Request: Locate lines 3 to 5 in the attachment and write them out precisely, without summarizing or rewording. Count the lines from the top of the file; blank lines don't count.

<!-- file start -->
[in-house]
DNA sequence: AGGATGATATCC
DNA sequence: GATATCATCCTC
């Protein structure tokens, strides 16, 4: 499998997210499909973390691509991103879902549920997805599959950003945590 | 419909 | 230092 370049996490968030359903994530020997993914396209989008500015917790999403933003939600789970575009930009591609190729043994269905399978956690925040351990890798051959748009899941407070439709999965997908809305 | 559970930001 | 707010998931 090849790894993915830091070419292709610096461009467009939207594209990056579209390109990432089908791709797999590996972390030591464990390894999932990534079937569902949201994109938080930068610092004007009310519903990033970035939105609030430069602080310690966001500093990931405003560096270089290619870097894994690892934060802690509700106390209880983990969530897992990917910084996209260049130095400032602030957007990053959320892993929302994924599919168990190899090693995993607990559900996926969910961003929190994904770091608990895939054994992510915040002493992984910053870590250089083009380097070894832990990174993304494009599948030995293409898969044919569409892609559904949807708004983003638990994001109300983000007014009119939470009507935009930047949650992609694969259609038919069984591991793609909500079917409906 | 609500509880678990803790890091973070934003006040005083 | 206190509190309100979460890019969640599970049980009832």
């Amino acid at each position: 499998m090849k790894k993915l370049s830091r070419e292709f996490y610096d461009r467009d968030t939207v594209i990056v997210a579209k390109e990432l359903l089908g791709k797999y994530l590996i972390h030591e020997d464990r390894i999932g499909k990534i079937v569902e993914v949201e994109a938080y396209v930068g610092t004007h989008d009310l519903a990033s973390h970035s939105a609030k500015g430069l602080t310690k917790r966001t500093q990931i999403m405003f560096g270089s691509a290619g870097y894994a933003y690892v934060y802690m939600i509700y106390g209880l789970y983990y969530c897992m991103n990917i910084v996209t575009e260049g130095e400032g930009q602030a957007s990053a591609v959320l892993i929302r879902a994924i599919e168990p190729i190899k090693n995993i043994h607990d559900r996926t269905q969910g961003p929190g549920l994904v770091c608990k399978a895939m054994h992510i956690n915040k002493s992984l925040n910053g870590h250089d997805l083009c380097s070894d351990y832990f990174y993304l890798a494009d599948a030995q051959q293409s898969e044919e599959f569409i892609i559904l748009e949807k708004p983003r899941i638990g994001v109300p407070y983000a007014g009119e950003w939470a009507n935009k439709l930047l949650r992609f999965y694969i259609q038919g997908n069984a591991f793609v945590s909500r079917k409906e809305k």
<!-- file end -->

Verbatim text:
DNA sequence: GATATCATCCTC
């Protein structure tokens, strides 16, 4: 499998997210499909973390691509991103879902549920997805599959950003945590 | 419909 | 230092 370049996490968030359903994530020997993914396209989008500015917790999403933003939600789970575009930009591609190729043994269905399978956690925040351990890798051959748009899941407070439709999965997908809305 | 559970930001 | 707010998931 090849790894993915830091070419292709610096461009467009939207594209990056579209390109990432089908791709797999590996972390030591464990390894999932990534079937569902949201994109938080930068610092004007009310519903990033970035939105609030430069602080310690966001500093990931405003560096270089290619870097894994690892934060802690509700106390209880983990969530897992990917910084996209260049130095400032602030957007990053959320892993929302994924599919168990190899090693995993607990559900996926969910961003929190994904770091608990895939054994992510915040002493992984910053870590250089083009380097070894832990990174993304494009599948030995293409898969044919569409892609559904949807708004983003638990994001109300983000007014009119939470009507935009930047949650992609694969259609038919069984591991793609909500079917409906 | 609500509880678990803790890091973070934003006040005083 | 206190509190309100979460890019969640599970049980009832």
């Amino acid at each position: 499998m090849k790894k993915l370049s830091r070419e292709f996490y610096d461009r467009d968030t939207v594209i990056v997210a579209k390109e990432l359903l089908g791709k797999y994530l590996i972390h030591e020997d464990r390894i999932g499909k990534i079937v569902e993914v949201e994109a938080y396209v930068g610092t004007h989008d009310l519903a990033s973390h970035s939105a609030k500015g430069l602080t310690k917790r966001t500093q990931i999403m405003f560096g270089s691509a290619g870097y894994a933003y690892v934060y802690m939600i509700y106390g209880l789970y983990y969530c897992m991103n990917i910084v996209t575009e260049g130095e400032g930009q602030a957007s990053a591609v959320l892993i929302r879902a994924i599919e168990p190729i190899k090693n995993i043994h607990d559900r996926t269905q969910g961003p929190g549920l994904v770091c608990k399978a895939m054994h992510i956690n915040k002493s992984l925040n910053g870590h250089d997805l083009c380097s070894d351990y832990f990174y993304l890798a494009d599948a030995q051959q293409s898969e044919e599959f569409i892609i559904l748009e949807k708004p983003r899941i638990g994001v109300p407070y983000a007014g009119e950003w939470a009507n935009k439709l930047l949650r992609f999965y694969i259609q038919g997908n069984a591991f793609v945590s909500r079917k409906e809305k």